Conducted research as necessary using financial reports to resolve payroll discrepancies and answer inquiries.

  • Office Equipment, 4%

    Operated standard office equipment, adhered to safety practices, efficiently used pertinent software applications and prepared and maintained accurate records.

  • Office Machines, 3%

    Balanced basic bookkeeping and filing duties Deliver and/or pick up packages Operate office machines Compile financial records

Some of the skills we found on office clerk resumes included "customer service," "data entry," and "telephone calls." We have detailed the most important office clerk responsibilities below.

  • The most important skills for an office clerk to have in this position are customer-service skills. In this excerpt that we gathered from a office clerk resume, you'll understand why: "general office clerks often provide general information to company staff, customers, or the public" According to resumes we found, customer-service skills can be used by a office clerk in order to "answered telephones, questions and referred calls and/or walk-in customers, assist with scheduling service appointments. "
  • Another commonly found skill for being able to perform office clerk duties is the following: detail oriented. According to a office clerk resume, "general office clerks perform many clerical tasks that require attention to detail, such as preparing bills." Check out this example of how office clerks use detail oriented: "contributed to the success of hr practices that encouraged an employee-oriented culture. "
  • Another skill that is quite popular among office clerks is organizational skills. This skill is very critical to fulfilling every day responsibilities as is shown in this example from a office clerk resume: "general office clerks file and retrieve records" This example from a resume shows how this skill is used: "handled correspondence, reports, spreadsheets and organizational charts as well as data entry. "
  • See the full list of office clerk skills.

    We've found that 32.4% of office clerks have earned a bachelor's degree. Furthermore, 2.5% earned their master's degrees before becoming an office clerk. While it's true that some office clerks have a college degree, it's generally possible to become one with only a high school degree. In fact, one out of every four office clerks did not spend the extra money to attend college.

    The office clerks who went onto college to earn a more in-depth education generally studied business and accounting, while a small population of office clerks studied general studies and health care administration.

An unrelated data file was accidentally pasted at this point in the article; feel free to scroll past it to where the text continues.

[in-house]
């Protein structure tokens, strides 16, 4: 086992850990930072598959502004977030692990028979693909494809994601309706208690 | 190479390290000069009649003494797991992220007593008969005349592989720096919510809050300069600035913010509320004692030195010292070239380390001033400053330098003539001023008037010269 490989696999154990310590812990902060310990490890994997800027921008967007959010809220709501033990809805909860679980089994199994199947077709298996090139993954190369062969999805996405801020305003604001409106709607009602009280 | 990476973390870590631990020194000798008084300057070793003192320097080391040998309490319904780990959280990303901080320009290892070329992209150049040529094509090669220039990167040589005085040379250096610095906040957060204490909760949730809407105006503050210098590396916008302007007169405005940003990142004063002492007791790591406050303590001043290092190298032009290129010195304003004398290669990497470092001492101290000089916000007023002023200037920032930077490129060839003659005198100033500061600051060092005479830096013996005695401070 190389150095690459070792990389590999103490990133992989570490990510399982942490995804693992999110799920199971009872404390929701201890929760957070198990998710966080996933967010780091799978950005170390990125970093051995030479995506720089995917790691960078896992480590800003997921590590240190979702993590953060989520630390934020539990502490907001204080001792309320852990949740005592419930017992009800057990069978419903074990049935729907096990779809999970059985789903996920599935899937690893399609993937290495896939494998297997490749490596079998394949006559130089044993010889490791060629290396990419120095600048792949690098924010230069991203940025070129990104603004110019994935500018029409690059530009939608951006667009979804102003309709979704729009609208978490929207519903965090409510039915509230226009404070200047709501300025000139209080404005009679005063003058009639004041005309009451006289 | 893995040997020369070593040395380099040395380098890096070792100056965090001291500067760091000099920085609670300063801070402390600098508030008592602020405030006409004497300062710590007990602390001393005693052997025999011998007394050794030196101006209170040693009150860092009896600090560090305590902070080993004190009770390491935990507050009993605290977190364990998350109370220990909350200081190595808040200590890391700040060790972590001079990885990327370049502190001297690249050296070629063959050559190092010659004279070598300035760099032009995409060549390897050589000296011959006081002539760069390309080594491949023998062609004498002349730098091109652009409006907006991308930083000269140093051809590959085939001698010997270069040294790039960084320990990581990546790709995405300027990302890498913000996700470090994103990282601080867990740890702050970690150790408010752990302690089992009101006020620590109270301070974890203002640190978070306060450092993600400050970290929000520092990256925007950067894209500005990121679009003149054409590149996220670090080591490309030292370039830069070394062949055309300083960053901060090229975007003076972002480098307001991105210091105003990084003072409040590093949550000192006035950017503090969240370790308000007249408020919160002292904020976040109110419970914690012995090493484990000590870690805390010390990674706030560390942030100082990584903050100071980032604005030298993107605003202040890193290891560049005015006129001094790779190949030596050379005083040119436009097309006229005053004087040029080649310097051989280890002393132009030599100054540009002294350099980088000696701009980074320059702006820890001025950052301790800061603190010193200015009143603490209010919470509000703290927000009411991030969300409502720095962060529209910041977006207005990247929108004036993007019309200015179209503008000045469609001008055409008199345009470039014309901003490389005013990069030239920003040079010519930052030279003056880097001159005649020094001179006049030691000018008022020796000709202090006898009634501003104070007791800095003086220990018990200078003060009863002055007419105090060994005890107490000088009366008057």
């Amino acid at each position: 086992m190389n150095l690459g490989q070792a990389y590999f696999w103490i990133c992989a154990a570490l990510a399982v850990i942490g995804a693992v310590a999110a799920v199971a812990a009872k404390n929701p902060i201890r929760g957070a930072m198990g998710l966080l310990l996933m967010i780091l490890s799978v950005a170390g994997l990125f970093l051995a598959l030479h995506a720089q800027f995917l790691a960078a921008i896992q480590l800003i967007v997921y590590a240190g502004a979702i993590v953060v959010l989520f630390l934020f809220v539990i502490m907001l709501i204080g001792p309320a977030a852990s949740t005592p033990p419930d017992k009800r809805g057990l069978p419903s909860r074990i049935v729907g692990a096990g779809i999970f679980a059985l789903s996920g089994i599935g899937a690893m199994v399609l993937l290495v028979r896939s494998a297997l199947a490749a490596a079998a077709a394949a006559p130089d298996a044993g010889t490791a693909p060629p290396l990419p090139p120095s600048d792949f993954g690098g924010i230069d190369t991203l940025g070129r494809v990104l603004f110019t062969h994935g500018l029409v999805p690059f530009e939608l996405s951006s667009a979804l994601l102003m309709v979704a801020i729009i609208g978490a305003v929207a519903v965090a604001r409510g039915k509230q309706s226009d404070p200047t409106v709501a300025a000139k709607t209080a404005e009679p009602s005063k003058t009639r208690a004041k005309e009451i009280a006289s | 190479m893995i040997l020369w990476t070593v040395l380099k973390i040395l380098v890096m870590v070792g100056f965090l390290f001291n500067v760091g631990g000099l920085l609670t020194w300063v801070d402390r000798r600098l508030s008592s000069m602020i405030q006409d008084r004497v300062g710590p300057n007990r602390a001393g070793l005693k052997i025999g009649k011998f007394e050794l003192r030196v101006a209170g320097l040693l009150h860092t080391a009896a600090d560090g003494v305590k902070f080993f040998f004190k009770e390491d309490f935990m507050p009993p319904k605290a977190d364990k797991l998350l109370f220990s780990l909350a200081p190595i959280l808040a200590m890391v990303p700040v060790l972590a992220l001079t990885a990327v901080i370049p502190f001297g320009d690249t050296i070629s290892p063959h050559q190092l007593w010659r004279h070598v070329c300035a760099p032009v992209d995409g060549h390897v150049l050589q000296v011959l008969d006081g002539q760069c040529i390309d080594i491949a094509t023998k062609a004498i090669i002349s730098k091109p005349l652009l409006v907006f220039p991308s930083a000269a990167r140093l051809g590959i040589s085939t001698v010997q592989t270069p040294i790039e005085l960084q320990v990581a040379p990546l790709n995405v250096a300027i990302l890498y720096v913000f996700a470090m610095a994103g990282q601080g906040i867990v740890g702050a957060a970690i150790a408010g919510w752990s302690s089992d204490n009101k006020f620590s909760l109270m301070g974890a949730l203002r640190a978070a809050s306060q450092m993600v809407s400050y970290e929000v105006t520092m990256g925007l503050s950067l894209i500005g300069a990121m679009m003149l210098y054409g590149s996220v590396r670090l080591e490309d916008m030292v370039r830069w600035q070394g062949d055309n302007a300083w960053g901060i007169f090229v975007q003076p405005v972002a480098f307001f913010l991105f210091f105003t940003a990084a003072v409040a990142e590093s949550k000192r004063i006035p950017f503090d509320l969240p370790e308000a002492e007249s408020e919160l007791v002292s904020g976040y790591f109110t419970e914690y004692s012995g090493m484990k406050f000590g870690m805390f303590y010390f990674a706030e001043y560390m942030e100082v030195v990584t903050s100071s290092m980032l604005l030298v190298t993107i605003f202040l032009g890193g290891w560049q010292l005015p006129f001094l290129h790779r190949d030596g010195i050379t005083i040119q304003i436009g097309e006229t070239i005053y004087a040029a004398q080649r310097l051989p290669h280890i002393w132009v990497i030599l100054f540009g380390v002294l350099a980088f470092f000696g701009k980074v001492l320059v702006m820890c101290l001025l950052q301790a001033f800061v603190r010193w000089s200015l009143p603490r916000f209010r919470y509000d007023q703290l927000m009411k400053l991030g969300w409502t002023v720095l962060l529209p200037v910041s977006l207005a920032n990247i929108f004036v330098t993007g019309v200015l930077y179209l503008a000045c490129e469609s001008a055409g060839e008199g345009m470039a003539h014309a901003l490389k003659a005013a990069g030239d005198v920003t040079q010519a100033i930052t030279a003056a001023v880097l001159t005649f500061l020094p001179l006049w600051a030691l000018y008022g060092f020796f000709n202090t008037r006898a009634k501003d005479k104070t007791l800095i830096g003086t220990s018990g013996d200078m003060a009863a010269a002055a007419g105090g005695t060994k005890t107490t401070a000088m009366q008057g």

When you're ready to become an office clerk, you might wonder which companies hire office clerks. According to our research through office clerk resumes, office clerks are mostly hired by Lowes Foods, ABM Industries, and Ricoh. Now is a good time to apply as Lowes Foods has 22 office clerks job openings, and there are 11 at ABM Industries and 10 at Ricoh.

    If you're interested in companies where office clerks make the most money, you'll want to apply for positions at University of Massachusetts Boston, Ross Institute, and Kemper. We found that at University of Massachusetts Boston, the average office clerk salary is $45,035. Whereas at Ross Institute, office clerks earn roughly $41,207. And at Kemper, they make an average salary of $40,621.

    View more details on office clerk salaries across the United States.

    We also looked into companies who hire office clerks from the top 100 educational institutions in the U.S. The top three companies that hire the most from these institutions include Boston University, The Ohio State University, and Florida State College at Jacksonville.

    In general, office clerks fulfill roles in the retail and manufacturing industries. While employment numbers are high in those industries, the office clerk annual salary is the highest in the transportation industry with $31,504 as the average salary. Meanwhile, the government and health care industries pay $31,054 and $30,866 respectively. This means that office clerks who are employed in the transportation industry make 11.4% more than office clerks who work in the retail Industry.